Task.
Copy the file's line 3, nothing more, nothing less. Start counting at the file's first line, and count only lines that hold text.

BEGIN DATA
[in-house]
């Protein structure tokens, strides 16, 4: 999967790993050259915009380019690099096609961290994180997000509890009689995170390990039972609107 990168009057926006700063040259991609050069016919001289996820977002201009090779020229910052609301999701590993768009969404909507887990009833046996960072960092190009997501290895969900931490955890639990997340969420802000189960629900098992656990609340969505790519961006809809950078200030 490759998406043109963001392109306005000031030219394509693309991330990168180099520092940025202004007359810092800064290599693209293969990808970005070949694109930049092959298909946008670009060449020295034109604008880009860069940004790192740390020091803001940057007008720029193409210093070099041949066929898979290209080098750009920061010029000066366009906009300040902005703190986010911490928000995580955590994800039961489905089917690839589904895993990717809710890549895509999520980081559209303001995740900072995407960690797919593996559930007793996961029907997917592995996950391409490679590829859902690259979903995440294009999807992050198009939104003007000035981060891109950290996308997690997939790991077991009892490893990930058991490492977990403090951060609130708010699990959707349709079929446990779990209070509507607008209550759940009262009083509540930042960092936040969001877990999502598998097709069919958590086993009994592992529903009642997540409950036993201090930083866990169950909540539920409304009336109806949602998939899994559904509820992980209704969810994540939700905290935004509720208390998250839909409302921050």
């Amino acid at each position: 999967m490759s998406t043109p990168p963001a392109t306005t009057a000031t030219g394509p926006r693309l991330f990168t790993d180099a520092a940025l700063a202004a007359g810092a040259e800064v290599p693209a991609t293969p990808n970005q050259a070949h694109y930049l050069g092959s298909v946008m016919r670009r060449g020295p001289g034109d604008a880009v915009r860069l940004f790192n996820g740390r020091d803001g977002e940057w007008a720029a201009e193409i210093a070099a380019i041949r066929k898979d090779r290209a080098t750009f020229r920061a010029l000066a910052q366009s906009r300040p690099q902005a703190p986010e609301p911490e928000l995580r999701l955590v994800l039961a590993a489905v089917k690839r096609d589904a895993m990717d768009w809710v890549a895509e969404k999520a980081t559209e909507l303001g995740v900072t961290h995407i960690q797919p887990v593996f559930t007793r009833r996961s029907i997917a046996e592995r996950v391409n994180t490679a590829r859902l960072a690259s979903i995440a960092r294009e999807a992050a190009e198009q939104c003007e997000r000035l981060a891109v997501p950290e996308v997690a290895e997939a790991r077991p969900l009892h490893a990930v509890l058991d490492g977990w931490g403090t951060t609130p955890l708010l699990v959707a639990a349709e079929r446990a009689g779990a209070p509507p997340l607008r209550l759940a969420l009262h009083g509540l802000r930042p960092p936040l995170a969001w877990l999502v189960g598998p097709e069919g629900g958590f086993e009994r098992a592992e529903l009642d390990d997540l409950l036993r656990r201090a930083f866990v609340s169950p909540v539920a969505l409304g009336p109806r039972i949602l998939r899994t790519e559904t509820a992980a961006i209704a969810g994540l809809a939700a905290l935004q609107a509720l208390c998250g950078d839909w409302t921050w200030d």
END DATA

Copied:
């Amino acid at each position: 999967m490759s998406t043109p990168p963001a392109t306005t009057a000031t030219g394509p926006r693309l991330f990168t790993d180099a520092a940025l700063a202004a007359g810092a040259e800064v290599p693209a991609t293969p990808n970005q050259a070949h694109y930049l050069g092959s298909v946008m016919r670009r060449g020295p001289g034109d604008a880009v915009r860069l940004f790192n996820g740390r020091d803001g977002e940057w007008a720029a201009e193409i210093a070099a380019i041949r066929k898979d090779r290209a080098t750009f020229r920061a010029l000066a910052q366009s906009r300040p690099q902005a703190p986010e609301p911490e928000l995580r999701l955590v994800l039961a590993a489905v089917k690839r096609d589904a895993m990717d768009w809710v890549a895509e969404k999520a980081t559209e909507l303001g995740v900072t961290h995407i960690q797919p887990v593996f559930t007793r009833r996961s029907i997917a046996e592995r996950v391409n994180t490679a590829r859902l960072a690259s979903i995440a960092r294009e999807a992050a190009e198009q939104c003007e997000r000035l981060a891109v997501p950290e996308v997690a290895e997939a790991r077991p969900l009892h490893a990930v509890l058991d490492g977990w931490g403090t951060t609130p955890l708010l699990v959707a639990a349709e079929r446990a009689g779990a209070p509507p997340l607008r209550l759940a969420l009262h009083g509540l802000r930042p960092p936040l995170a969001w877990l999502v189960g598998p097709e069919g629900g958590f086993e009994r098992a592992e529903l009642d390990d997540l409950l036993r656990r201090a930083f866990v609340s169950p909540v539920a969505l409304g009336p109806r039972i949602l998939r899994t790519e559904t509820a992980a961006i209704a969810g994540l809809a939700a905290l935004q609107a509720l208390c998250g950078d839909w409302t921050w200030d």